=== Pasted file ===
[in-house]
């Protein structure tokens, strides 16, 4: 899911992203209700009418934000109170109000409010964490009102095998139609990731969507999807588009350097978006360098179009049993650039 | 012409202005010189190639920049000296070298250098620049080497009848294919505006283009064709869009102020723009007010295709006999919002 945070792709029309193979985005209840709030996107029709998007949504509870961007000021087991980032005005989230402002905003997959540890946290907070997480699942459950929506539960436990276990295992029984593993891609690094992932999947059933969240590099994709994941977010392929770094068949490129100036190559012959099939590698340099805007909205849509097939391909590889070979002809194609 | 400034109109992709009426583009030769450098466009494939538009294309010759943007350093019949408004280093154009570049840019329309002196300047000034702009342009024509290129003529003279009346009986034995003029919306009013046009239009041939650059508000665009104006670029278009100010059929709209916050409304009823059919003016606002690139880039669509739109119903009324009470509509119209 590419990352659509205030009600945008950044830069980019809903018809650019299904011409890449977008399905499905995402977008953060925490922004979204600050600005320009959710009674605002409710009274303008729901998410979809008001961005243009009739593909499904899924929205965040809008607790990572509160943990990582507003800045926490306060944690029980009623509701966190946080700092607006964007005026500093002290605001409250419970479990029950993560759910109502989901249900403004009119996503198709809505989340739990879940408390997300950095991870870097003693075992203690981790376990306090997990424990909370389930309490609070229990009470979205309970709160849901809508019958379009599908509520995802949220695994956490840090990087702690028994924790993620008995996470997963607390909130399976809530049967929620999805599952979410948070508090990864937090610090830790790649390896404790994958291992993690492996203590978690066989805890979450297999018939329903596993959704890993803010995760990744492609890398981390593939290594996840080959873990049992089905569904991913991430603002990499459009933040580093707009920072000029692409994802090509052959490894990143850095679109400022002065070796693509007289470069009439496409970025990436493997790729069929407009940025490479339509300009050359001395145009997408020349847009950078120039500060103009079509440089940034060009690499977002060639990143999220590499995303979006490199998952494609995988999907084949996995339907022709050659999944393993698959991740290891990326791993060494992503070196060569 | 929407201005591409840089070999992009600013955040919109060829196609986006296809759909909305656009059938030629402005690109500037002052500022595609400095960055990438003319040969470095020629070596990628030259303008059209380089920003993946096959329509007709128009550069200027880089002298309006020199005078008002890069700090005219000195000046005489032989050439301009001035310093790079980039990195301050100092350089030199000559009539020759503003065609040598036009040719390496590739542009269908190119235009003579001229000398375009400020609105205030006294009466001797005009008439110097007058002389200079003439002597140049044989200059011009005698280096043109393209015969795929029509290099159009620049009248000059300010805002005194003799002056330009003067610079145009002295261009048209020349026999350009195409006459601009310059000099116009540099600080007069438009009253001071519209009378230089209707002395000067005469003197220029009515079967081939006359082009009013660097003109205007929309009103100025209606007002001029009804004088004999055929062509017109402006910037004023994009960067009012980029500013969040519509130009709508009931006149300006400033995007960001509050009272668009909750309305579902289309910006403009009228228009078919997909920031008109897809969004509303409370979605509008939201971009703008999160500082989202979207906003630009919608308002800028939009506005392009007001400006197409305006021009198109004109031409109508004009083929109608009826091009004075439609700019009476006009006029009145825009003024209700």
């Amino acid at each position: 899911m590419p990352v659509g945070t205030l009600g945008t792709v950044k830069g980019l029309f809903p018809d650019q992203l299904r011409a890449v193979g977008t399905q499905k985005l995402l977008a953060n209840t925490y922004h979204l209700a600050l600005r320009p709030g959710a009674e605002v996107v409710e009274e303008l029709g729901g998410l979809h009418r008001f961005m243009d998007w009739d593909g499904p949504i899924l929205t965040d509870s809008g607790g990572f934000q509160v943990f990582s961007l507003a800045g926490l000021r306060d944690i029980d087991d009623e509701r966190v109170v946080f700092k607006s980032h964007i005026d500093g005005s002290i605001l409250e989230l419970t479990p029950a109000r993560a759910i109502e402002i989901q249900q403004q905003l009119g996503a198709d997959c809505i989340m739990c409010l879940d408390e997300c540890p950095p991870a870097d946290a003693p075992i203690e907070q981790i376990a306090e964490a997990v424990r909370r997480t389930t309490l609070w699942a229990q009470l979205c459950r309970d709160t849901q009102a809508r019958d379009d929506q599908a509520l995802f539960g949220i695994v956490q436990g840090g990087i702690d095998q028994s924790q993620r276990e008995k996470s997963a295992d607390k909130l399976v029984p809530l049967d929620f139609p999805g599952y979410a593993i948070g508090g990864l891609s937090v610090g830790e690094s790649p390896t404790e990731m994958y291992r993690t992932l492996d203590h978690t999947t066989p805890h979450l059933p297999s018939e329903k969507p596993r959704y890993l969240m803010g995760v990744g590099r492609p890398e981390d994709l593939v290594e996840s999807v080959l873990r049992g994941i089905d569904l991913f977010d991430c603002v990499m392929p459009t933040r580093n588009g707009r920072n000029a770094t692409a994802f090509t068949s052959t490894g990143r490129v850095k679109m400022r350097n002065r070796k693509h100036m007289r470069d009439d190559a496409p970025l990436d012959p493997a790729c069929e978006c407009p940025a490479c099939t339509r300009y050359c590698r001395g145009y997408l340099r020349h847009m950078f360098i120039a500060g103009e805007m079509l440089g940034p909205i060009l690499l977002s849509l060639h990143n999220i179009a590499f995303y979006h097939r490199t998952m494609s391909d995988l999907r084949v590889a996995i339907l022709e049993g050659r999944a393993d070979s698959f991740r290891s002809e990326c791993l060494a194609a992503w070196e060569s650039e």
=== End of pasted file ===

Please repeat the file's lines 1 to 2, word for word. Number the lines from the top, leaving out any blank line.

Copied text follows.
[in-house]
């Protein structure tokens, strides 16, 4: 899911992203209700009418934000109170109000409010964490009102095998139609990731969507999807588009350097978006360098179009049993650039 | 012409202005010189190639920049000296070298250098620049080497009848294919505006283009064709869009102020723009007010295709006999919002 945070792709029309193979985005209840709030996107029709998007949504509870961007000021087991980032005005989230402002905003997959540890946290907070997480699942459950929506539960436990276990295992029984593993891609690094992932999947059933969240590099994709994941977010392929770094068949490129100036190559012959099939590698340099805007909205849509097939391909590889070979002809194609 | 400034109109992709009426583009030769450098466009494939538009294309010759943007350093019949408004280093154009570049840019329309002196300047000034702009342009024509290129003529003279009346009986034995003029919306009013046009239009041939650059508000665009104006670029278009100010059929709209916050409304009823059919003016606002690139880039669509739109119903009324009470509509119209 590419990352659509205030009600945008950044830069980019809903018809650019299904011409890449977008399905499905995402977008953060925490922004979204600050600005320009959710009674605002409710009274303008729901998410979809008001961005243009009739593909499904899924929205965040809008607790990572509160943990990582507003800045926490306060944690029980009623509701966190946080700092607006964007005026500093002290605001409250419970479990029950993560759910109502989901249900403004009119996503198709809505989340739990879940408390997300950095991870870097003693075992203690981790376990306090997990424990909370389930309490609070229990009470979205309970709160849901809508019958379009599908509520995802949220695994956490840090990087702690028994924790993620008995996470997963607390909130399976809530049967929620999805599952979410948070508090990864937090610090830790790649390896404790994958291992993690492996203590978690066989805890979450297999018939329903596993959704890993803010995760990744492609890398981390593939290594996840080959873990049992089905569904991913991430603002990499459009933040580093707009920072000029692409994802090509052959490894990143850095679109400022002065070796693509007289470069009439496409970025990436493997790729069929407009940025490479339509300009050359001395145009997408020349847009950078120039500060103009079509440089940034060009690499977002060639990143999220590499995303979006490199998952494609995988999907084949996995339907022709050659999944393993698959991740290891990326791993060494992503070196060569 | 929407201005591409840089070999992009600013955040919109060829196609986006296809759909909305656009059938030629402005690109500037002052500022595609400095960055990438003319040969470095020629070596990628030259303008059209380089920003993946096959329509007709128009550069200027880089002298309006020199005078008002890069700090005219000195000046005489032989050439301009001035310093790079980039990195301050100092350089030199000559009539020759503003065609040598036009040719390496590739542009269908190119235009003579001229000398375009400020609105205030006294009466001797005009008439110097007058002389200079003439002597140049044989200059011009005698280096043109393209015969795929029509290099159009620049009248000059300010805002005194003799002056330009003067610079145009002295261009048209020349026999350009195409006459601009310059000099116009540099600080007069438009009253001071519209009378230089209707002395000067005469003197220029009515079967081939006359082009009013660097003109205007929309009103100025209606007002001029009804004088004999055929062509017109402006910037004023994009960067009012980029500013969040519509130009709508009931006149300006400033995007960001509050009272668009909750309305579902289309910006403009009228228009078919997909920031008109897809969004509303409370979605509008939201971009703008999160500082989202979207906003630009919608308002800028939009506005392009007001400006197409305006021009198109004109031409109508004009083929109608009826091009004075439609700019009476006009006029009145825009003024209700």